These are truly unprecedented times. The COVID-19 pandemic has dramatically changed life across the nation and right here at Colorado State University. Stay-at-home and social distancing orders, unemployment and managing work from home have become the new normal, all while thousands become sick and die from the coronavirus.

At Colorado State University, the campus community has been on the frontlines, continuing the University’s land-grant mission of teaching, research, extension, public service and engagement in new and innovative ways to face the challenges head-on.

Below are the stories of Colorado State University amidst the COVID-19 crisis — the faculty, the researchers, the staff, employees and of course the students who are championing the University’s rallying cry: “Together. We Continue.”

Together. We Continue

“When you look at the history of CSU, what you see is a tremendous educational community that cares very deeply about the work it does and the impact it has on the world. You can go back 150 years and see that sense of pulling together to meet the world’s challenges, and you can see that in 2020, in the face of this pandemic. You can see that joining together, linking arms, and moving forward together puts us in a stronger position.” read more

— CSU President Joyce McConnell

Virus Research

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Decades of experience fighting deadly viruses has positioned CSU researchers to lead the fight against COVID-19. Researchers have applied innovative approaches to target the spread of the coronavirus, with dozens of projects and more than 100 investigators and staff engaged in the worldwide battle against the virus.

“Once again, when it comes to this kind of research, CSU is the center of the universe,” said U.S. Sen. Michael Bennet (D-Colorado), who toured CSU’s Infectious Disease Research Center on March 4. “They’ve got the people and they’ve got the facilities, and they’ve got the history with dealing with viruses like this one.”

Applied Expertise

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Across CSU, the campus community has shared and applied its expertise in the fight against COVID-19. Faculty, staff and students have stepped up to assist in producing medical face shields for hospitals and even making hand sanitizer for workers on campus. CSU economists have helped shape the $2 trillion economic stimulus bill and computer scientists have looked for ways to combat falsified data and misinformation.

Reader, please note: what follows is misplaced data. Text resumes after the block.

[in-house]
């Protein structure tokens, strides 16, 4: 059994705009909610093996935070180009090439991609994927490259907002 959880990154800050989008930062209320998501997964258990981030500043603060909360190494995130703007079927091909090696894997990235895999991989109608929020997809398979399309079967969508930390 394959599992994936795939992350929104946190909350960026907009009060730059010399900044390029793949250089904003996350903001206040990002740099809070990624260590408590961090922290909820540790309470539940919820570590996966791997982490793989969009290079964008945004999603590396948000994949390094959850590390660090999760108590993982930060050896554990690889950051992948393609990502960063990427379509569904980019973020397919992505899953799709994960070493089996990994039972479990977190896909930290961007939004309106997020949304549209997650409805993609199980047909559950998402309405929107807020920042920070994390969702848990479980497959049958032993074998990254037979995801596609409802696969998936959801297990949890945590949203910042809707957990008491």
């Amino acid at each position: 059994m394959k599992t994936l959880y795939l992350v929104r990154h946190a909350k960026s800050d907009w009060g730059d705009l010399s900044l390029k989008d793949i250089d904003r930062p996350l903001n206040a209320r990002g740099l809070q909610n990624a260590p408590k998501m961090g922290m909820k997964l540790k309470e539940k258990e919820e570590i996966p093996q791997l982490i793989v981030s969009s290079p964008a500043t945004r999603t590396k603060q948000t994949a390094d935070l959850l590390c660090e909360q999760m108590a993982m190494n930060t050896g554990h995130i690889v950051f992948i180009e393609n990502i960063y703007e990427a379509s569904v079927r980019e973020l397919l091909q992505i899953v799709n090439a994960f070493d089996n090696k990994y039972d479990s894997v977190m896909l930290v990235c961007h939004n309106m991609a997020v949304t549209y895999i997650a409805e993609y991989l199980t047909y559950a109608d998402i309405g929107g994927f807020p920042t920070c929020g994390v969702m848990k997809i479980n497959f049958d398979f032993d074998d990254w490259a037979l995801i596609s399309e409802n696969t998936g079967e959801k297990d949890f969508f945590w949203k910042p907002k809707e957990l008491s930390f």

As Jeremy Rodriquez, an undergraduate electrical engineering student who is also an experienced technician in the Idea-2-Product lab, put it: “I’ve always been really big into helping people. Any sort of beacon of light can make a big difference.”

Student Impact

CSU students move from across campus in to the Corbett/Parmlee complex to consolidate everyone in to one building. April 8, 2020

COVID-19 couldn’t stop CSU students. Whether it was on-campus or online, students stepped up to continue learning and making a difference in their communities. Students leveraged technology in new ways to stay connected and showcase their scholarship, research and creativity.

As Provost Rick Miranda said to parents and families of graduating Rams: “Your students have shown enormous courage and dedication, and no doubt they have followed your lead. Thank you for all you’ve done.”

Working through the Pandemic

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The campus community persevered. Faculty and staff continued online, with some employees even working on campus to ensure mission-critical resources. CSU Extension reached out to help older adults and centers retooled to ensure students had access to valuable resources online.

CSU alumnus Mostafa Hassan, who had to postpone his Olympic dreams, said it best: “Always stay positive, control what you can control, and stay home and safe until these tough times pass.”

Scenes from the Homefront

The sun comes up after a heavy spring snow blankets campus, April 17, 2020

Community members howling every night at 8 p.m. in support of health care workers. Rams Against Hunger helping to feed those in need. A quiet Old Town. These are just a few of the scenes in the community.

As Coordinator of Archives and Special Collections Mark Shelstad wrote: “Similar to the 1997 flood and the 1918 Spanish Flu epidemic, these stories contribute to a larger narrative about the struggles, emotions, and changes resulting from this international crisis.”